10 linear ft.
Correspondence documenting Joseph Schlossberg's tenure in the ACWA during the period 1914-1929, particularly in his capacity as secretary-treasurer Much of the correspondence concerns the formation and early struggles of the ACWA. Among the subjects documented in these letters are: union organizing efforts in the U.S. and Canada, especially in Boston, Cincinnati, Montreal, Philadelphia, Rochester, N.Y., and Toronto; individual locals of the ACWA, relations with other garment workers' unions; strikes and lockouts, particularly in Cincinnati; the role of women in the union; and the often tense relations among the Jewish, Italian, German and various Slavic clothing workers.
Joseph Schlossberg correspondence, #5619, Kheel Center for Labor-Management Documentation and Archives, M.P. Catherwood Library, Cornell University.
Joseph Schlossberg, cloakmaker, labor organizer, co-founder and first secretary-treasurer, Amalgamated Clothing Workers of America Joseph Schlosseberg was born in Belorussia in 1875 and emigrated to the United States in 1888. He left school in New York after only a year and began working as a garment maker. He became involved in organizing garment workers in the 1890s and worked with several unions in the industry in the 1900s and 1910s. He was one of the founding members of the Amalgamated Clothing Workers of America (ACWA) and was elected the first secretary-treasurer of the union in 1914. He left the union in 1940 to devote his time to Zionist and community affairs. He died in 1971.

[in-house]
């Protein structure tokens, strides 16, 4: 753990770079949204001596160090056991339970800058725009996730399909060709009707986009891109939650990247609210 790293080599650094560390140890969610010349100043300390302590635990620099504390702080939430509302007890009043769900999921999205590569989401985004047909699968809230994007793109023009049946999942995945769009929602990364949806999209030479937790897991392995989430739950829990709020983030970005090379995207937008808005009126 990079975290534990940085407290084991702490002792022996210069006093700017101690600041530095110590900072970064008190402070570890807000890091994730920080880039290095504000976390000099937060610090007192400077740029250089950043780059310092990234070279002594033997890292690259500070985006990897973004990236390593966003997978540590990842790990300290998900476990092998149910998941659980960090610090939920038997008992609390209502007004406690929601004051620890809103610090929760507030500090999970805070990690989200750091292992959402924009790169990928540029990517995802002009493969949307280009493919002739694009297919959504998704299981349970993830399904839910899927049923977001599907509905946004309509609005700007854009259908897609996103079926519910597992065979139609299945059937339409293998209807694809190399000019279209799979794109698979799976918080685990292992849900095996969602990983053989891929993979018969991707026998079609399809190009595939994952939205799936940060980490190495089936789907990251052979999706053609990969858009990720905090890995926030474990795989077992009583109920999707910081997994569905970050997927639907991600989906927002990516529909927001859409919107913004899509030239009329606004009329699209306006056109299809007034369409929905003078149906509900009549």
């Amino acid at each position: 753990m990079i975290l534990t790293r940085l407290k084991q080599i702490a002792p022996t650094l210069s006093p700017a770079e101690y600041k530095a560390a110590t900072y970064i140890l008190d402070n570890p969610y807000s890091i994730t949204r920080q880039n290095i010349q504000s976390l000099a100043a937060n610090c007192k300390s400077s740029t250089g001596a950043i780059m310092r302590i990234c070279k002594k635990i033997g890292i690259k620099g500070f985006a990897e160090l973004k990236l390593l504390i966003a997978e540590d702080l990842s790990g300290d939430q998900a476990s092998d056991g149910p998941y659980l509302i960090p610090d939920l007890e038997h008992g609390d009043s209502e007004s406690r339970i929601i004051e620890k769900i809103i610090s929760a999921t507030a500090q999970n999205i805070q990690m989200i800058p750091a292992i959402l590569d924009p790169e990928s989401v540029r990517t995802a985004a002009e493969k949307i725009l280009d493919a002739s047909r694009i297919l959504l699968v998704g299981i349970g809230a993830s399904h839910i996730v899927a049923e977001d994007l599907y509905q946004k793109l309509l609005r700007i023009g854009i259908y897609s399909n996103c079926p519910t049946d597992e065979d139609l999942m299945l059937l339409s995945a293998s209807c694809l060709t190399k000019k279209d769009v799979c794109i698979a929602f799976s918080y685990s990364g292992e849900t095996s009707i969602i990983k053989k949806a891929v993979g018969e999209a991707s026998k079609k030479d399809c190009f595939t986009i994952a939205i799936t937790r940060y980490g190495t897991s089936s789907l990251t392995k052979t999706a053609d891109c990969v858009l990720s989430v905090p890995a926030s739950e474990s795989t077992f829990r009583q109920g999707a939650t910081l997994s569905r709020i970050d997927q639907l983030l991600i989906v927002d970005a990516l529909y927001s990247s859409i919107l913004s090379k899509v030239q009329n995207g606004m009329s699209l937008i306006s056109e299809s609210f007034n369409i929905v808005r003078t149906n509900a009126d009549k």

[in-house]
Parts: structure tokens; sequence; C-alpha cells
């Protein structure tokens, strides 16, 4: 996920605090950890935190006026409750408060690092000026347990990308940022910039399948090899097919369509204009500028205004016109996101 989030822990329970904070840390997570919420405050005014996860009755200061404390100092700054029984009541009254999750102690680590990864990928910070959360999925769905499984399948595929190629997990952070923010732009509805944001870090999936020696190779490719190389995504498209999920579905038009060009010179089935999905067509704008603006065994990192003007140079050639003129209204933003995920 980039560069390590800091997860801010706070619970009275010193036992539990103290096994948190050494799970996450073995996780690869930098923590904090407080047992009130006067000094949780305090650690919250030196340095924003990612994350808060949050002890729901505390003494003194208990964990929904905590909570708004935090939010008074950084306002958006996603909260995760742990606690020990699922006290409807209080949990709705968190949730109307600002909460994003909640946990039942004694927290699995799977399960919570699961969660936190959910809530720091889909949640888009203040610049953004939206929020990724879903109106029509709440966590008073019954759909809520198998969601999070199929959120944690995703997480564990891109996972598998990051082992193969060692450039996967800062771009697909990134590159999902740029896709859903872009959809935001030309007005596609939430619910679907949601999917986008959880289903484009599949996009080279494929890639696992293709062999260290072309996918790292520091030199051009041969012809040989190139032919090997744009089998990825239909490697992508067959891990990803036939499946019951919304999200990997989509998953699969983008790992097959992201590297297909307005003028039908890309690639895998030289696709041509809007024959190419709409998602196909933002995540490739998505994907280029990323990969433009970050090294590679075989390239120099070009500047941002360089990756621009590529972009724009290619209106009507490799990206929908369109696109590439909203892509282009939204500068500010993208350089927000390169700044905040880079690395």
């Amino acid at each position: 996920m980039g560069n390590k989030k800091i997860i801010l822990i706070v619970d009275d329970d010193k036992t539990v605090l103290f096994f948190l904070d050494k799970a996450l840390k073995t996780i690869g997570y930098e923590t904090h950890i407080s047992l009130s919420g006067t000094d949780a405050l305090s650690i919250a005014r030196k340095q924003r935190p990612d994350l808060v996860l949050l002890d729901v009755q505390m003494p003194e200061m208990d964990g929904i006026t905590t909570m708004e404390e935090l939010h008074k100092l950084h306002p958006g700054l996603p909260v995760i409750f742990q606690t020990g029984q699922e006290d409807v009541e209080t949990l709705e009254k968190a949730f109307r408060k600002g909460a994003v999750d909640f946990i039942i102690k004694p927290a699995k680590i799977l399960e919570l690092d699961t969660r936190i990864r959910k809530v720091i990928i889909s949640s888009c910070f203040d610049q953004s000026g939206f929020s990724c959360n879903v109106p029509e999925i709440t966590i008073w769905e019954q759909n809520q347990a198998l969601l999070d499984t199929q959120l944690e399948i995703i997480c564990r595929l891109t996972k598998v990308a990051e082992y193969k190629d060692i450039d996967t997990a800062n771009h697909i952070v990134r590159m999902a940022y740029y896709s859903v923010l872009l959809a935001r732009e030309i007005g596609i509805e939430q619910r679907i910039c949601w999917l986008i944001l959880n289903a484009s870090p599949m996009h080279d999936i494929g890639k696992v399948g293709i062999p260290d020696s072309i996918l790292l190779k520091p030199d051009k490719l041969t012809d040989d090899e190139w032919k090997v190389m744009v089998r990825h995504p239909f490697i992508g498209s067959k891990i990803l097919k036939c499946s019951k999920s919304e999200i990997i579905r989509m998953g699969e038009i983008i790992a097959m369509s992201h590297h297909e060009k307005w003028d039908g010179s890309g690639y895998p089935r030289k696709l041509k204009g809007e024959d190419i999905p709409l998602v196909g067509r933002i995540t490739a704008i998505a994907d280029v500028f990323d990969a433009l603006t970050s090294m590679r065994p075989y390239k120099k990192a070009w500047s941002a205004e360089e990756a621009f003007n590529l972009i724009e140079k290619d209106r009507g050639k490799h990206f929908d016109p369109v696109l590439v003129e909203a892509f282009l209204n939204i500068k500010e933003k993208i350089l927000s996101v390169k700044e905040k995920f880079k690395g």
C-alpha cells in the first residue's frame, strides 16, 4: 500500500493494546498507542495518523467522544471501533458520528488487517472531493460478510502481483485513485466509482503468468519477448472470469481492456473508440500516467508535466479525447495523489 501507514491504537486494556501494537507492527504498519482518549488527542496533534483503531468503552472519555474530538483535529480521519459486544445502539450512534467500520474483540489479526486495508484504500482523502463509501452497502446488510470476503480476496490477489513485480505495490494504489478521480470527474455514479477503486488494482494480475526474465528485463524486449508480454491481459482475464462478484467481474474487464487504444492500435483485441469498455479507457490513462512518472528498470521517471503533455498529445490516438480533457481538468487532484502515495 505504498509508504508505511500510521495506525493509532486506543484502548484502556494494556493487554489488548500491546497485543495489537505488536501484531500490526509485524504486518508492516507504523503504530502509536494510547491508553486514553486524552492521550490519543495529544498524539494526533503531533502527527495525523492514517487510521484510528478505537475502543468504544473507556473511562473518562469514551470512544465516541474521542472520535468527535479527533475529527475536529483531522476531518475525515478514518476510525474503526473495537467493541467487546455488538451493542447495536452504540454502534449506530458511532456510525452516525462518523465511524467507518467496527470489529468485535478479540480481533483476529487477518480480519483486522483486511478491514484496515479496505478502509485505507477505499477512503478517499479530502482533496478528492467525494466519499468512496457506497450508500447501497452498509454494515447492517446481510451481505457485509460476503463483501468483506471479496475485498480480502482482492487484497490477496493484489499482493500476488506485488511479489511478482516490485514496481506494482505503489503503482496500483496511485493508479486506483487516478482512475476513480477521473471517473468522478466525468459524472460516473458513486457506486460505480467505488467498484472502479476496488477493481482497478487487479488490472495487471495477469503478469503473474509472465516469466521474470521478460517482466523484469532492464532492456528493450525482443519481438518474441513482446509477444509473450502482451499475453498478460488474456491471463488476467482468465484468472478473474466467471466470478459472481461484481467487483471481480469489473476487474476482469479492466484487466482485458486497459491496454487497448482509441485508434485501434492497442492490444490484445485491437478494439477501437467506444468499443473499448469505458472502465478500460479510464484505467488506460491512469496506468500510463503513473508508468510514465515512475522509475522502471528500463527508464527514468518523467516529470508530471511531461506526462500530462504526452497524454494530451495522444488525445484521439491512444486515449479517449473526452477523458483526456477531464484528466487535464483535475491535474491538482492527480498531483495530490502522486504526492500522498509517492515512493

Finding aid available in repository and through interlibrary loan; folder level control.
Forms part of: Amalgamated Clothing and Textile Workers records.